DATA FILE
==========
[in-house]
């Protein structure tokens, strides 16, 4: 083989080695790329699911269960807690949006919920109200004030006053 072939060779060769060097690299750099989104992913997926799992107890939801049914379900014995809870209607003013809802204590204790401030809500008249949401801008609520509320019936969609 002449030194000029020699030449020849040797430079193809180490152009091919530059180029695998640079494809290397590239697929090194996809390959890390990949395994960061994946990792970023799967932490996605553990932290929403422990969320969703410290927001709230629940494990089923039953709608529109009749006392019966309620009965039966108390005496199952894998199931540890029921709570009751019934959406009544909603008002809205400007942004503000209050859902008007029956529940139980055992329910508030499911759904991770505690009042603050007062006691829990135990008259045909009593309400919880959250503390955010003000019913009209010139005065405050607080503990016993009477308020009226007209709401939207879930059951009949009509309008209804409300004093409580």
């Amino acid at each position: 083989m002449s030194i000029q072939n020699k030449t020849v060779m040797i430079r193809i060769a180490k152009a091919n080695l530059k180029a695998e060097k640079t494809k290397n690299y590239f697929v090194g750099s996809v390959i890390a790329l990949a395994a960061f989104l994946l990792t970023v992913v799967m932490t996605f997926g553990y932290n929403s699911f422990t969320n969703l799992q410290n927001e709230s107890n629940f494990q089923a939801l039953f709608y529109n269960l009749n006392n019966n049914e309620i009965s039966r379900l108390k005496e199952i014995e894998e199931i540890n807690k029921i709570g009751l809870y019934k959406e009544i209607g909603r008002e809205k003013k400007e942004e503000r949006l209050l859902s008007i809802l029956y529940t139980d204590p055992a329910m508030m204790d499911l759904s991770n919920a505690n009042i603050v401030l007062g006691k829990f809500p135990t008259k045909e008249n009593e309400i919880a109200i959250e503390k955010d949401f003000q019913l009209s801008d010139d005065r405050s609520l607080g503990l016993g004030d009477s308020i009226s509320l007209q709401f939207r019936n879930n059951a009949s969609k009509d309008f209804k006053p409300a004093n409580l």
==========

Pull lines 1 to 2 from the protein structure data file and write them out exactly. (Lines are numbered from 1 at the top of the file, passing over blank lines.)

[in-house]
């Protein structure tokens, strides 16, 4: 083989080695790329699911269960807690949006919920109200004030006053 072939060779060769060097690299750099989104992913997926799992107890939801049914379900014995809870209607003013809802204590204790401030809500008249949401801008609520509320019936969609 002449030194000029020699030449020849040797430079193809180490152009091919530059180029695998640079494809290397590239697929090194996809390959890390990949395994960061994946990792970023799967932490996605553990932290929403422990969320969703410290927001709230629940494990089923039953709608529109009749006392019966309620009965039966108390005496199952894998199931540890029921709570009751019934959406009544909603008002809205400007942004503000209050859902008007029956529940139980055992329910508030499911759904991770505690009042603050007062006691829990135990008259045909009593309400919880959250503390955010003000019913009209010139005065405050607080503990016993009477308020009226007209709401939207879930059951009949009509309008209804409300004093409580």